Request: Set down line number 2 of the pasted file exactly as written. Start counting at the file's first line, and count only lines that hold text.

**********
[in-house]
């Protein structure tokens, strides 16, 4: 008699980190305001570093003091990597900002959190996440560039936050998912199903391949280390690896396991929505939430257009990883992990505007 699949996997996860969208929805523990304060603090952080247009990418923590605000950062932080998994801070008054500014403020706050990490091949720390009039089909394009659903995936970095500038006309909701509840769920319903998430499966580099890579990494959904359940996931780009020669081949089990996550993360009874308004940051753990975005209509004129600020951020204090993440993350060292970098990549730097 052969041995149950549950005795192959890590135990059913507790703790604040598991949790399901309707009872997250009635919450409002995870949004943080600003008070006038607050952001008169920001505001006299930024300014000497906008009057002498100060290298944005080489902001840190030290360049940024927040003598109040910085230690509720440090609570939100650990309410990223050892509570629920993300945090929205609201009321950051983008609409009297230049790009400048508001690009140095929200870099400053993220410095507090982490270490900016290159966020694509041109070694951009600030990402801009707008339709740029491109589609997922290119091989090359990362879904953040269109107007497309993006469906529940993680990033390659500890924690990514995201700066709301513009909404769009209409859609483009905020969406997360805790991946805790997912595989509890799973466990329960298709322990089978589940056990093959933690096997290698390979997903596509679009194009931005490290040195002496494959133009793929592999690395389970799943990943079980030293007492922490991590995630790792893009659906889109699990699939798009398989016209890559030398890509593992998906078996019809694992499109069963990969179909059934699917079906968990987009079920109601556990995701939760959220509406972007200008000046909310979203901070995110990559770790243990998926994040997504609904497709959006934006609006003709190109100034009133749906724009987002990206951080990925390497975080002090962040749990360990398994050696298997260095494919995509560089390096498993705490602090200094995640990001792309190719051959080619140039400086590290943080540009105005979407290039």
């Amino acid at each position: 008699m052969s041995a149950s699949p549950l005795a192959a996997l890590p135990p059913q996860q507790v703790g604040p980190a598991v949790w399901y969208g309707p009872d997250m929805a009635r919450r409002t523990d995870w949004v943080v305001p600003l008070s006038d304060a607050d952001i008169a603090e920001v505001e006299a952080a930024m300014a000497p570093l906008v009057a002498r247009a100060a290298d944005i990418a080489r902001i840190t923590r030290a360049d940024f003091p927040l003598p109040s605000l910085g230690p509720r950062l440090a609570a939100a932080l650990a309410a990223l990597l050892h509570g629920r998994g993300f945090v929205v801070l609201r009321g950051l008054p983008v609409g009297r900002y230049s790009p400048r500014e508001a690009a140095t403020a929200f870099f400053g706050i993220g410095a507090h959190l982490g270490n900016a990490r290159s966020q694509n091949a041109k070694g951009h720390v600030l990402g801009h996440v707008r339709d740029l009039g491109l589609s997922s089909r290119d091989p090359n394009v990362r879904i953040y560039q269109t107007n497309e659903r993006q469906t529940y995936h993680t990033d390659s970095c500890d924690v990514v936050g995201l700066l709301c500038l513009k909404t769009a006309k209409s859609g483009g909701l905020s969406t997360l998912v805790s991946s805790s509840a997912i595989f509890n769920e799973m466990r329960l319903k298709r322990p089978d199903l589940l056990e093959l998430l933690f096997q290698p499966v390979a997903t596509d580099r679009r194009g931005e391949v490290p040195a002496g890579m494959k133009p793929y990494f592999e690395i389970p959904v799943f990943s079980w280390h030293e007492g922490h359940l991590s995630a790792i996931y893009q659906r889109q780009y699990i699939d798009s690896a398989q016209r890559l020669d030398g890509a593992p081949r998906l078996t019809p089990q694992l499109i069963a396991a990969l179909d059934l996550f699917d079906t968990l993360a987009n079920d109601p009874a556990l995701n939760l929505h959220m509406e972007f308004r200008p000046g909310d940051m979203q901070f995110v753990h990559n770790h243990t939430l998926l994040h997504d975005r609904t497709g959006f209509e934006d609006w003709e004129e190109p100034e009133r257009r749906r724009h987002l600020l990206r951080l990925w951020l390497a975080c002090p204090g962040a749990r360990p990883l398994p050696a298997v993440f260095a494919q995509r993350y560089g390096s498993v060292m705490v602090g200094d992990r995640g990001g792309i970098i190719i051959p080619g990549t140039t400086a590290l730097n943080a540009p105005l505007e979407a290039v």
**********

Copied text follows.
């Protein structure tokens, strides 16, 4: 008699980190305001570093003091990597900002959190996440560039936050998912199903391949280390690896396991929505939430257009990883992990505007 699949996997996860969208929805523990304060603090952080247009990418923590605000950062932080998994801070008054500014403020706050990490091949720390009039089909394009659903995936970095500038006309909701509840769920319903998430499966580099890579990494959904359940996931780009020669081949089990996550993360009874308004940051753990975005209509004129600020951020204090993440993350060292970098990549730097 052969041995149950549950005795192959890590135990059913507790703790604040598991949790399901309707009872997250009635919450409002995870949004943080600003008070006038607050952001008169920001505001006299930024300014000497906008009057002498100060290298944005080489902001840190030290360049940024927040003598109040910085230690509720440090609570939100650990309410990223050892509570629920993300945090929205609201009321950051983008609409009297230049790009400048508001690009140095929200870099400053993220410095507090982490270490900016290159966020694509041109070694951009600030990402801009707008339709740029491109589609997922290119091989090359990362879904953040269109107007497309993006469906529940993680990033390659500890924690990514995201700066709301513009909404769009209409859609483009905020969406997360805790991946805790997912595989509890799973466990329960298709322990089978589940056990093959933690096997290698390979997903596509679009194009931005490290040195002496494959133009793929592999690395389970799943990943079980030293007492922490991590995630790792893009659906889109699990699939798009398989016209890559030398890509593992998906078996019809694992499109069963990969179909059934699917079906968990987009079920109601556990995701939760959220509406972007200008000046909310979203901070995110990559770790243990998926994040997504609904497709959006934006609006003709190109100034009133749906724009987002990206951080990925390497975080002090962040749990360990398994050696298997260095494919995509560089390096498993705490602090200094995640990001792309190719051959080619140039400086590290943080540009105005979407290039």